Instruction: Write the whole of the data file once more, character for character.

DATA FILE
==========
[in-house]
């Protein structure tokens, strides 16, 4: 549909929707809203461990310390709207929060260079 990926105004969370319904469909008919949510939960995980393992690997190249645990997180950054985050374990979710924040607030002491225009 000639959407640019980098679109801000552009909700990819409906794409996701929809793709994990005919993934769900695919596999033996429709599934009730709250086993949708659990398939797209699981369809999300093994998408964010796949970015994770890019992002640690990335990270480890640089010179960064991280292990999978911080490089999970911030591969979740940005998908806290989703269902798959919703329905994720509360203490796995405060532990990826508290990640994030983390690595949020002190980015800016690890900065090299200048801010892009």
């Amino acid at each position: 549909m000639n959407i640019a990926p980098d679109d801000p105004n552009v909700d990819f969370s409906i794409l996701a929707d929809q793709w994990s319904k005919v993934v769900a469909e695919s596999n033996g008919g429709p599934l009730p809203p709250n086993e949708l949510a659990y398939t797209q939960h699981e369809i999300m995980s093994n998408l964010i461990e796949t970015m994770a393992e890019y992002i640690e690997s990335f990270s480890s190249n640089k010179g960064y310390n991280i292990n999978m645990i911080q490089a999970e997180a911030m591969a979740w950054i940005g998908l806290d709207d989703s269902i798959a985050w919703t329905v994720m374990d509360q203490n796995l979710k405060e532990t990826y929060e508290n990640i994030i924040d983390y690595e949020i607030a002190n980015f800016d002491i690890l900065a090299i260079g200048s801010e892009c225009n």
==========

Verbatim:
[in-house]
């Protein structure tokens, strides 16, 4: 549909929707809203461990310390709207929060260079 990926105004969370319904469909008919949510939960995980393992690997190249645990997180950054985050374990979710924040607030002491225009 000639959407640019980098679109801000552009909700990819409906794409996701929809793709994990005919993934769900695919596999033996429709599934009730709250086993949708659990398939797209699981369809999300093994998408964010796949970015994770890019992002640690990335990270480890640089010179960064991280292990999978911080490089999970911030591969979740940005998908806290989703269902798959919703329905994720509360203490796995405060532990990826508290990640994030983390690595949020002190980015800016690890900065090299200048801010892009």
């Amino acid at each position: 549909m000639n959407i640019a990926p980098d679109d801000p105004n552009v909700d990819f969370s409906i794409l996701a929707d929809q793709w994990s319904k005919v993934v769900a469909e695919s596999n033996g008919g429709p599934l009730p809203p709250n086993e949708l949510a659990y398939t797209q939960h699981e369809i999300m995980s093994n998408l964010i461990e796949t970015m994770a393992e890019y992002i640690e690997s990335f990270s480890s190249n640089k010179g960064y310390n991280i292990n999978m645990i911080q490089a999970e997180a911030m591969a979740w950054i940005g998908l806290d709207d989703s269902i798959a985050w919703t329905v994720m374990d509360q203490n796995l979710k405060e532990t990826y929060e508290n990640i994030i924040d983390y690595e949020i607030a002190n980015f800016d002491i690890l900065a090299i260079g200048s801010e892009c225009n």